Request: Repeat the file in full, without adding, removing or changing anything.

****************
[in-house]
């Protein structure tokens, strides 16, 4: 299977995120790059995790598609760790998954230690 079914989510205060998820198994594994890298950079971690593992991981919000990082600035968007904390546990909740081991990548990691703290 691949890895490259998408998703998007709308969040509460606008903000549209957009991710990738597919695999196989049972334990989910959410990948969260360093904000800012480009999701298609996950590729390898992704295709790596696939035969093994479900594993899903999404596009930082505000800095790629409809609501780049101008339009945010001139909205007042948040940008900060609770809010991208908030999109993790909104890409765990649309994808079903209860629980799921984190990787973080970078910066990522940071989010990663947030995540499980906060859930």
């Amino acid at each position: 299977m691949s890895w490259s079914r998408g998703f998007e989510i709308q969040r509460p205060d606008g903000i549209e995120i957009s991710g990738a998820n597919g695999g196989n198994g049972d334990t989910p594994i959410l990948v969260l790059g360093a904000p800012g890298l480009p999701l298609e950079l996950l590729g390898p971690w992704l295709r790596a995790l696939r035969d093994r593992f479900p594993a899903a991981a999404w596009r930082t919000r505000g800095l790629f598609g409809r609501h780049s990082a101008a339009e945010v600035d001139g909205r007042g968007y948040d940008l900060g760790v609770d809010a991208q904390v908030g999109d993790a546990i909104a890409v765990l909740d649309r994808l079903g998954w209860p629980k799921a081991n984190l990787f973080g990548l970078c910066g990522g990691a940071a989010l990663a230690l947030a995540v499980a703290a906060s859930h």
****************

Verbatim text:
[in-house]
């Protein structure tokens, strides 16, 4: 299977995120790059995790598609760790998954230690 079914989510205060998820198994594994890298950079971690593992991981919000990082600035968007904390546990909740081991990548990691703290 691949890895490259998408998703998007709308969040509460606008903000549209957009991710990738597919695999196989049972334990989910959410990948969260360093904000800012480009999701298609996950590729390898992704295709790596696939035969093994479900594993899903999404596009930082505000800095790629409809609501780049101008339009945010001139909205007042948040940008900060609770809010991208908030999109993790909104890409765990649309994808079903209860629980799921984190990787973080970078910066990522940071989010990663947030995540499980906060859930």
């Amino acid at each position: 299977m691949s890895w490259s079914r998408g998703f998007e989510i709308q969040r509460p205060d606008g903000i549209e995120i957009s991710g990738a998820n597919g695999g196989n198994g049972d334990t989910p594994i959410l990948v969260l790059g360093a904000p800012g890298l480009p999701l298609e950079l996950l590729g390898p971690w992704l295709r790596a995790l696939r035969d093994r593992f479900p594993a899903a991981a999404w596009r930082t919000r505000g800095l790629f598609g409809r609501h780049s990082a101008a339009e945010v600035d001139g909205r007042g968007y948040d940008l900060g760790v609770d809010a991208q904390v908030g999109d993790a546990i909104a890409v765990l909740d649309r994808l079903g998954w209860p629980k799921a081991n984190l990787f973080g990548l970078c910066g990522g990691a940071a989010l990663a230690l947030a995540v499980a703290a906060s859930h």